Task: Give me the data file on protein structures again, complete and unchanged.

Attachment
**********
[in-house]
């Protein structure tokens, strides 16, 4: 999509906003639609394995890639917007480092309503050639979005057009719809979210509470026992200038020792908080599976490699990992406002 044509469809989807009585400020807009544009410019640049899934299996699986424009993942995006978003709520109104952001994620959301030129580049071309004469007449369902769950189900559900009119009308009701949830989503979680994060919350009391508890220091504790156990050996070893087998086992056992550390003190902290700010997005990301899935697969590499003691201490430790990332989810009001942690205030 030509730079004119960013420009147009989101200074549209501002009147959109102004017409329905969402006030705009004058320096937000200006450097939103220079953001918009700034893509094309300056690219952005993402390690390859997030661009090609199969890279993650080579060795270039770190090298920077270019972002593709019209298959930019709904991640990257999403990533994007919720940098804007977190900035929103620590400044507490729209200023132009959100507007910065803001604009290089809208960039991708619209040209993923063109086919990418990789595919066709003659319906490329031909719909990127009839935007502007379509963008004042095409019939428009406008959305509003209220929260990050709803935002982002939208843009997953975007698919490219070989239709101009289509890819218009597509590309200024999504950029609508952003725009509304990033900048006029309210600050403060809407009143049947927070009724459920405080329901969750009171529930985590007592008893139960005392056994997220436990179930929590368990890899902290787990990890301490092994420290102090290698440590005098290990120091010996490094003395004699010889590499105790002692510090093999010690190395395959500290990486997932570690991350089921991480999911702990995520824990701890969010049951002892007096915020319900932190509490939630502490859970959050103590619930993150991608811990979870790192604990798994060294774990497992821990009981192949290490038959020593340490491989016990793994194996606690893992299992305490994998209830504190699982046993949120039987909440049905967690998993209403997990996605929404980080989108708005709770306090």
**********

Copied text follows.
[in-house]
């Protein structure tokens, strides 16, 4: 999509906003639609394995890639917007480092309503050639979005057009719809979210509470026992200038020792908080599976490699990992406002 044509469809989807009585400020807009544009410019640049899934299996699986424009993942995006978003709520109104952001994620959301030129580049071309004469007449369902769950189900559900009119009308009701949830989503979680994060919350009391508890220091504790156990050996070893087998086992056992550390003190902290700010997005990301899935697969590499003691201490430790990332989810009001942690205030 030509730079004119960013420009147009989101200074549209501002009147959109102004017409329905969402006030705009004058320096937000200006450097939103220079953001918009700034893509094309300056690219952005993402390690390859997030661009090609199969890279993650080579060795270039770190090298920077270019972002593709019209298959930019709904991640990257999403990533994007919720940098804007977190900035929103620590400044507490729209200023132009959100507007910065803001604009290089809208960039991708619209040209993923063109086919990418990789595919066709003659319906490329031909719909990127009839935007502007379509963008004042095409019939428009406008959305509003209220929260990050709803935002982002939208843009997953975007698919490219070989239709101009289509890819218009597509590309200024999504950029609508952003725009509304990033900048006029309210600050403060809407009143049947927070009724459920405080329901969750009171529930985590007592008893139960005392056994997220436990179930929590368990890899902290787990990890301490092994420290102090290698440590005098290990120091010996490094003395004699010889590499105790002692510090093999010690190395395959500290990486997932570690991350089921991480999911702990995520824990701890969010049951002892007096915020319900932190509490939630502490859970959050103590619930993150991608811990979870790192604990798994060294774990497992821990009981192949290490038959020593340490491989016990793994194996606690893992299992305490994998209830504190699982046993949120039987909440049905967690998993209403997990996605929404980080989108708005709770306090």